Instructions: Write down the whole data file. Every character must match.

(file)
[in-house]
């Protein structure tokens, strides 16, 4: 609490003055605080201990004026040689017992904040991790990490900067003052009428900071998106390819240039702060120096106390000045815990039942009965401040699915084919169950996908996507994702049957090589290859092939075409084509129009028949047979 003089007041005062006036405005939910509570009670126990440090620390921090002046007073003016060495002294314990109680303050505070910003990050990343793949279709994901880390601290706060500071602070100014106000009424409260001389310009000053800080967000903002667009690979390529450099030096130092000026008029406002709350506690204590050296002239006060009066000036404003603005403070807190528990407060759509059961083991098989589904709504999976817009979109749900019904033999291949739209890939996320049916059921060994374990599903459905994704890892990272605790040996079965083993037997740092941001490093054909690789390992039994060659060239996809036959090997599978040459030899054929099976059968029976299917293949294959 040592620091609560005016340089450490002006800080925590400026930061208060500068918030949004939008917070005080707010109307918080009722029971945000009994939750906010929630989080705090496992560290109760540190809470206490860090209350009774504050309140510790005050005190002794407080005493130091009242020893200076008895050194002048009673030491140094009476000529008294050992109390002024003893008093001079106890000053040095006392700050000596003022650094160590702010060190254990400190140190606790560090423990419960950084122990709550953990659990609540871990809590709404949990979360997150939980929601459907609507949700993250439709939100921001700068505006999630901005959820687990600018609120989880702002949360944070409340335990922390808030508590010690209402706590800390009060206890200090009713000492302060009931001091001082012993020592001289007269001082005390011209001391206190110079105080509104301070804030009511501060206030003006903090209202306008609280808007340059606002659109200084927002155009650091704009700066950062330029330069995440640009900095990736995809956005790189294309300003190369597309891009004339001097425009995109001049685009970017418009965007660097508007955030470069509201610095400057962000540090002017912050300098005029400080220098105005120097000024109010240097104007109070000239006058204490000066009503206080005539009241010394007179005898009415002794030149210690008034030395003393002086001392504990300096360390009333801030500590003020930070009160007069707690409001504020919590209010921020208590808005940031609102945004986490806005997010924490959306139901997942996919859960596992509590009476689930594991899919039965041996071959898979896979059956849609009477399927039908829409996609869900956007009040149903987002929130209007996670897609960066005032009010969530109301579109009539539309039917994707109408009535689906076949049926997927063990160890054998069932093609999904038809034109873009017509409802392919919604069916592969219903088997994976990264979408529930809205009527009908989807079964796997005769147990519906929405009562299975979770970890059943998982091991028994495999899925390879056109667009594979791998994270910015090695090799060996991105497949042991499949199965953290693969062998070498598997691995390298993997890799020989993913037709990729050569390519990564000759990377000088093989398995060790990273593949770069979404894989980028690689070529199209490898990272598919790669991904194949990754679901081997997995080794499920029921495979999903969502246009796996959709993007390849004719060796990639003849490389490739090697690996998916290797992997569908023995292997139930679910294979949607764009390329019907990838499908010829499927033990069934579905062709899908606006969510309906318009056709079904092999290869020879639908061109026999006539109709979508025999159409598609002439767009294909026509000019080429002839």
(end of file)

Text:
[in-house]
């Protein structure tokens, strides 16, 4: 609490003055605080201990004026040689017992904040991790990490900067003052009428900071998106390819240039702060120096106390000045815990039942009965401040699915084919169950996908996507994702049957090589290859092939075409084509129009028949047979 003089007041005062006036405005939910509570009670126990440090620390921090002046007073003016060495002294314990109680303050505070910003990050990343793949279709994901880390601290706060500071602070100014106000009424409260001389310009000053800080967000903002667009690979390529450099030096130092000026008029406002709350506690204590050296002239006060009066000036404003603005403070807190528990407060759509059961083991098989589904709504999976817009979109749900019904033999291949739209890939996320049916059921060994374990599903459905994704890892990272605790040996079965083993037997740092941001490093054909690789390992039994060659060239996809036959090997599978040459030899054929099976059968029976299917293949294959 040592620091609560005016340089450490002006800080925590400026930061208060500068918030949004939008917070005080707010109307918080009722029971945000009994939750906010929630989080705090496992560290109760540190809470206490860090209350009774504050309140510790005050005190002794407080005493130091009242020893200076008895050194002048009673030491140094009476000529008294050992109390002024003893008093001079106890000053040095006392700050000596003022650094160590702010060190254990400190140190606790560090423990419960950084122990709550953990659990609540871990809590709404949990979360997150939980929601459907609507949700993250439709939100921001700068505006999630901005959820687990600018609120989880702002949360944070409340335990922390808030508590010690209402706590800390009060206890200090009713000492302060009931001091001082012993020592001289007269001082005390011209001391206190110079105080509104301070804030009511501060206030003006903090209202306008609280808007340059606002659109200084927002155009650091704009700066950062330029330069995440640009900095990736995809956005790189294309300003190369597309891009004339001097425009995109001049685009970017418009965007660097508007955030470069509201610095400057962000540090002017912050300098005029400080220098105005120097000024109010240097104007109070000239006058204490000066009503206080005539009241010394007179005898009415002794030149210690008034030395003393002086001392504990300096360390009333801030500590003020930070009160007069707690409001504020919590209010921020208590808005940031609102945004986490806005997010924490959306139901997942996919859960596992509590009476689930594991899919039965041996071959898979896979059956849609009477399927039908829409996609869900956007009040149903987002929130209007996670897609960066005032009010969530109301579109009539539309039917994707109408009535689906076949049926997927063990160890054998069932093609999904038809034109873009017509409802392919919604069916592969219903088997994976990264979408529930809205009527009908989807079964796997005769147990519906929405009562299975979770970890059943998982091991028994495999899925390879056109667009594979791998994270910015090695090799060996991105497949042991499949199965953290693969062998070498598997691995390298993997890799020989993913037709990729050569390519990564000759990377000088093989398995060790990273593949770069979404894989980028690689070529199209490898990272598919790669991904194949990754679901081997997995080794499920029921495979999903969502246009796996959709993007390849004719060796990639003849490389490739090697690996998916290797992997569908023995292997139930679910294979949607764009390329019907990838499908010829499927033990069934579905062709899908606006969510309906318009056709079904092999290869020879639908061109026999006539109709979508025999159409598609002439767009294909026509000019080429002839």